How to Prune a Large Split Leaf Philodendron

Hi.
This beautiful plant is thriving, but needs some taming or repotting.
Should I split the plant up or repot?

Hi Marta,

Your plant is a split leaf philodendron; these plants tend to take up a great deal of room as they mature and need constant pruning to keep them manageable. If you move it to a larger pot it will just keep growing and taking up even more room, so I don’t think that’s a very good option. You can carefully separate the root ball into two sections. Plant each section in a pot a few inches larger than the root ball.

These plants like to be pruned aggressively. You can cut off some stems from the existing plant and use them to start new plants. Use a sharp, clean scissors or razor blade to cut off some healthy stem just below a leaf node. A node is where a leaf joins the stem. Remove leaves from the bottom 1/3 of the stems. Dip the cut end of the stems into a small amount of rooting hormone that contains a fungicide. Plant the stem in a 6″pot (drip holes in the bottom) of moist potting soil. The original plant will look and grow better once pruned.

You can read all my care tips for a Split Leaf Philodendron in the Popular Houseplant section of the website.

https://www.houseplant411.com/houseplant/split-leaf-philodendron-how-to-grow-care-monstera-delicious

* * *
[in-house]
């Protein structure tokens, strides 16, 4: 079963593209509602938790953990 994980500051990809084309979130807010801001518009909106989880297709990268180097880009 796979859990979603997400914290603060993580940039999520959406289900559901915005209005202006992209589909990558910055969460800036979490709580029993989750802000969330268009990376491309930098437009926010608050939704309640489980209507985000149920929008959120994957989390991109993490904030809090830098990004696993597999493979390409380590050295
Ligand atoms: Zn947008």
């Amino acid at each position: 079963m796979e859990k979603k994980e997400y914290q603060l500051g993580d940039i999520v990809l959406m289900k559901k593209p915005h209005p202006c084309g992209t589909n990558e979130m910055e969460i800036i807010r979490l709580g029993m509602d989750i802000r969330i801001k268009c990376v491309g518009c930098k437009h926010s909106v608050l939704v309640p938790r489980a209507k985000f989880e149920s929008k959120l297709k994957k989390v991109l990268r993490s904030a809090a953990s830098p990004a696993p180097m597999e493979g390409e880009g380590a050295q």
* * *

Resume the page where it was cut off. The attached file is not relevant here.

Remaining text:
These plants are poisonousPlants are a great addition to homes and offices, but it’s important to know whether your plants are dangerous to children, pets, or even adults. Some plants contain chemicals such as oxalates, solanine, glycosides, or alkaloid lycorine that may cause vomiting, nausea, diarrhea, swelling and redness of the mouth, throat, and lips, and trouble breathing. Touching parts of certain plants, especially the sap, may cause various skin irritations. The weight and age of the human or pet involved, and the part and amount of plant eaten determine how severe the reaction to the toxins will be. Although plants may be listed as non-toxic, they can still cause individual allergic reactions. If there is any question after a houseplant has been ingested or touched, immediately call the Poison Control Center 1-800-222-1222.  More poisonous houseplant information and pictures of common plants that are dangerous to children and pets can be found in my book Don’t Feed Me to Your Cat: A Guide to Poisonous Houseplants and should be kept away from pets and children. Always wear gloves when pruning and wash your hands and tools well when finished. Read more about common houseplants that are poisonousPlants are a great addition to homes and offices, but it’s important to know whether your plants are dangerous to children, pets, or even adults. Some plants contain chemicals such as oxalates, solanine, glycosides, or alkaloid lycorine that may cause vomiting, nausea, diarrhea, swelling and redness of the mouth, throat, and lips, and trouble breathing. Touching parts of certain plants, especially the sap, may cause various skin irritations. The weight and age of the human or pet involved, and the part and amount of plant eaten determine how severe the reaction to the toxins will be. Although plants may be listed as non-toxic, they can still cause individual allergic reactions. If there is any question after a houseplant has been ingested or touched, immediately call the Poison Control Center 1-800-222-1222.  More poisonous houseplant information and pictures of common plants that are dangerous to children and pets can be found in my book Don’t Feed Me to Your Cat: A Guide to Poisonous Houseplants in Don’t Feed Me To Your Cat! A Guide to poisonous houseplantsIn her new book, Don’t Feed Me to Your Cat!, plant care professional Judy Feldstein shares information about twenty-five common houseplants, each with various levels of toxicity, and the possible consequences if your pet or child snacks on them..